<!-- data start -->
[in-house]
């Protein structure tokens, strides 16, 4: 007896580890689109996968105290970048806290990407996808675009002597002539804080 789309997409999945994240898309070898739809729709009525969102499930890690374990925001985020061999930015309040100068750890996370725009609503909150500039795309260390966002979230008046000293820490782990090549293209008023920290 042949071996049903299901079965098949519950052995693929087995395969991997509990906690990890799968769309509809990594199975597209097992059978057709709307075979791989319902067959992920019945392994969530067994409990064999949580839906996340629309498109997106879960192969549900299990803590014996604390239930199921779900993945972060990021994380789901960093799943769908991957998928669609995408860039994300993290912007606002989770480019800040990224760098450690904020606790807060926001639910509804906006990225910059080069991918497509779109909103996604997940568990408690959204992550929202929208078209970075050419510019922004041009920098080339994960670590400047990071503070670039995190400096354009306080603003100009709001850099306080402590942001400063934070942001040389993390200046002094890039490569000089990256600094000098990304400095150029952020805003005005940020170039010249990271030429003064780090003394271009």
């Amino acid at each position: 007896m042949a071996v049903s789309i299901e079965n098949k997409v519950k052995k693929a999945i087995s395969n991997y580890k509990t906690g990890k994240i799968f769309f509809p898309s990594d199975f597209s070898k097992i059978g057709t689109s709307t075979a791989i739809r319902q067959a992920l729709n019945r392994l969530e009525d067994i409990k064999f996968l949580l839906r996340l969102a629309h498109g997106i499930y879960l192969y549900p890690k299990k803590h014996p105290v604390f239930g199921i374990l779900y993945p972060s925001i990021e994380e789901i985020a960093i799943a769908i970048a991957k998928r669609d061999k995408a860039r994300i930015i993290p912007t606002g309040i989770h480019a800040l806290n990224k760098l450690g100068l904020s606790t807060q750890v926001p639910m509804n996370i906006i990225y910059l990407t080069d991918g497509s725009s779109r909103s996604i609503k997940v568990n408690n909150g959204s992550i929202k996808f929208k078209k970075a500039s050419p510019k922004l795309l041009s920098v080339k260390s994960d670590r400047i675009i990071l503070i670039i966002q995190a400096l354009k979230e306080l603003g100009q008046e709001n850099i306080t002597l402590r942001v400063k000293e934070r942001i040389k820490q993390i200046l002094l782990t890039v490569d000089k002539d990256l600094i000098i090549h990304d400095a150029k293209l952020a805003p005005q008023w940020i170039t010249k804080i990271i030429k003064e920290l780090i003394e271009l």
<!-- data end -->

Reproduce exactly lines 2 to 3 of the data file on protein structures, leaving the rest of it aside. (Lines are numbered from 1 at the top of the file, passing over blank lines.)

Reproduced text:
């Protein structure tokens, strides 16, 4: 007896580890689109996968105290970048806290990407996808675009002597002539804080 789309997409999945994240898309070898739809729709009525969102499930890690374990925001985020061999930015309040100068750890996370725009609503909150500039795309260390966002979230008046000293820490782990090549293209008023920290 042949071996049903299901079965098949519950052995693929087995395969991997509990906690990890799968769309509809990594199975597209097992059978057709709307075979791989319902067959992920019945392994969530067994409990064999949580839906996340629309498109997106879960192969549900299990803590014996604390239930199921779900993945972060990021994380789901960093799943769908991957998928669609995408860039994300993290912007606002989770480019800040990224760098450690904020606790807060926001639910509804906006990225910059080069991918497509779109909103996604997940568990408690959204992550929202929208078209970075050419510019922004041009920098080339994960670590400047990071503070670039995190400096354009306080603003100009709001850099306080402590942001400063934070942001040389993390200046002094890039490569000089990256600094000098990304400095150029952020805003005005940020170039010249990271030429003064780090003394271009």
């Amino acid at each position: 007896m042949a071996v049903s789309i299901e079965n098949k997409v519950k052995k693929a999945i087995s395969n991997y580890k509990t906690g990890k994240i799968f769309f509809p898309s990594d199975f597209s070898k097992i059978g057709t689109s709307t075979a791989i739809r319902q067959a992920l729709n019945r392994l969530e009525d067994i409990k064999f996968l949580l839906r996340l969102a629309h498109g997106i499930y879960l192969y549900p890690k299990k803590h014996p105290v604390f239930g199921i374990l779900y993945p972060s925001i990021e994380e789901i985020a960093i799943a769908i970048a991957k998928r669609d061999k995408a860039r994300i930015i993290p912007t606002g309040i989770h480019a800040l806290n990224k760098l450690g100068l904020s606790t807060q750890v926001p639910m509804n996370i906006i990225y910059l990407t080069d991918g497509s725009s779109r909103s996604i609503k997940v568990n408690n909150g959204s992550i929202k996808f929208k078209k970075a500039s050419p510019k922004l795309l041009s920098v080339k260390s994960d670590r400047i675009i990071l503070i670039i966002q995190a400096l354009k979230e306080l603003g100009q008046e709001n850099i306080t002597l402590r942001v400063k000293e934070r942001i040389k820490q993390i200046l002094l782990t890039v490569d000089k002539d990256l600094i000098i090549h990304d400095a150029k293209l952020a805003p005005q008023w940020i170039t010249k804080i990271i030429k003064e920290l780090i003394e271009l």